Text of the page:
Compensating Differentials for Sexual Harassment
AbstractWorkplace sexual harassment is illegal, but many workers report that they have been sexually harassed. Exposure to the risk of sexual harassment may decrease productivity, which would reduce wages. Alternatively, workers may receive a compensating differential for exposure to sexual harassment, which would increase wages. Data on claims of sexual harassment filed with the Equal Employment Opportunity Commission are used to calculate the first measures of sexual harassment risks by industry, age group, and sex. Female workers face far higher sexual harassment risks. On balance, workers receive a compensating wage differential for exposure to the risk of sexual harassment.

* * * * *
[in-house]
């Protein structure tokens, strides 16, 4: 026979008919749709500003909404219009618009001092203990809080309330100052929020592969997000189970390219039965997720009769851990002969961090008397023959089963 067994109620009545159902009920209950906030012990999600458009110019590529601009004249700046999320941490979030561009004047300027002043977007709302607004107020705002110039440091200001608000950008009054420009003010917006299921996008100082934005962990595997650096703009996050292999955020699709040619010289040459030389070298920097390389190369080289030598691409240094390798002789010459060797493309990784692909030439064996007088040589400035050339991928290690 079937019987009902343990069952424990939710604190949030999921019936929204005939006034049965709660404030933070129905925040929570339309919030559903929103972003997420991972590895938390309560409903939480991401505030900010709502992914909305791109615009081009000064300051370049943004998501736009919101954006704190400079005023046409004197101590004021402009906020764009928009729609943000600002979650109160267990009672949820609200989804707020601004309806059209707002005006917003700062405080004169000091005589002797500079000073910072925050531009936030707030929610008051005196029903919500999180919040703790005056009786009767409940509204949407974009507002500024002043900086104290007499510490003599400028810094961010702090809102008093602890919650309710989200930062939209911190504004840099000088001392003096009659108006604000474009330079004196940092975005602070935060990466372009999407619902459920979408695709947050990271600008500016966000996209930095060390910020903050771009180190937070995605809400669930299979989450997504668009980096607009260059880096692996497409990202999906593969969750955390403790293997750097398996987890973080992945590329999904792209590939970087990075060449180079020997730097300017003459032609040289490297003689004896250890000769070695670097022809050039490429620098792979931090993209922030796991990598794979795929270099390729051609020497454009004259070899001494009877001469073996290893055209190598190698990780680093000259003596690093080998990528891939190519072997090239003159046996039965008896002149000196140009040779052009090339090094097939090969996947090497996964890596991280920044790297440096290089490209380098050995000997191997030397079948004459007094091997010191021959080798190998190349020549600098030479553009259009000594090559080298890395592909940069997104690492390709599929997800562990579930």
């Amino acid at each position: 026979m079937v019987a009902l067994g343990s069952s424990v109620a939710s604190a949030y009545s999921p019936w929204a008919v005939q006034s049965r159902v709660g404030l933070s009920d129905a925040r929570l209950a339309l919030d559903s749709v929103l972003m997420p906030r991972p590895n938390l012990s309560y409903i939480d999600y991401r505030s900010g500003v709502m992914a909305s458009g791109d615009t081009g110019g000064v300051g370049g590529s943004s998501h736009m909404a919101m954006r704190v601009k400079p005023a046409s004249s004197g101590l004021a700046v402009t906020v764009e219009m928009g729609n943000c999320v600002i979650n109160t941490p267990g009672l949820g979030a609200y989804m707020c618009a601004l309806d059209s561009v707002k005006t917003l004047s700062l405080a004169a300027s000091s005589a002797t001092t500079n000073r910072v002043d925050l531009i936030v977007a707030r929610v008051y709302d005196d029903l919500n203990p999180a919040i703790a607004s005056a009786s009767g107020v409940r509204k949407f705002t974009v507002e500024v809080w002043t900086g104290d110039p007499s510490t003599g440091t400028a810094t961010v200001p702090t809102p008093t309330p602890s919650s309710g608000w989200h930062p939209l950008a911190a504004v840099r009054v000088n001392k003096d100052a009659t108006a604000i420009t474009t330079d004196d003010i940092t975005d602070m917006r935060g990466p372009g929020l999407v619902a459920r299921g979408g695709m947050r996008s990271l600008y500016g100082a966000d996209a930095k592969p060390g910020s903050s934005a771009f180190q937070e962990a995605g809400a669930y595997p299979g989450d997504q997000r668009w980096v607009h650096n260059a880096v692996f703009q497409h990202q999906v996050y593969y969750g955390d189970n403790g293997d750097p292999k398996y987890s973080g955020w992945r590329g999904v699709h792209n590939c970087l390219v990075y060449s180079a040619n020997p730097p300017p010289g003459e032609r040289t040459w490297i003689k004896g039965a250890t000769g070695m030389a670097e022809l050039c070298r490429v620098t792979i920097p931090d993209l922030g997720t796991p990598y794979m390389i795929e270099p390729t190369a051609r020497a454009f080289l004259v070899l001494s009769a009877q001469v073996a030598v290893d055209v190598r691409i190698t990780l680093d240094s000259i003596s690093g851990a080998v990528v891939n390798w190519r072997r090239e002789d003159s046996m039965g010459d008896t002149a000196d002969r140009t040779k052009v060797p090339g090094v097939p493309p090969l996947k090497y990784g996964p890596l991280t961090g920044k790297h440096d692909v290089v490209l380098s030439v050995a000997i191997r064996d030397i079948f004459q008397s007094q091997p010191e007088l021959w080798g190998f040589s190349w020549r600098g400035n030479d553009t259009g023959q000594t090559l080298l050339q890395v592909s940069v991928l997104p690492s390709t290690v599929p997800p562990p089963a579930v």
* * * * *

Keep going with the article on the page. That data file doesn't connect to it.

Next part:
CitationHersch, Joni. 2011. "Compensating Differentials for Sexual Harassment." American Economic Review, 101 (3): 630-34. DOI: 10.1257/aer.101.3.630
- J16 Economics of Gender; Non-labor Discrimination
- J71 Labor Discrimination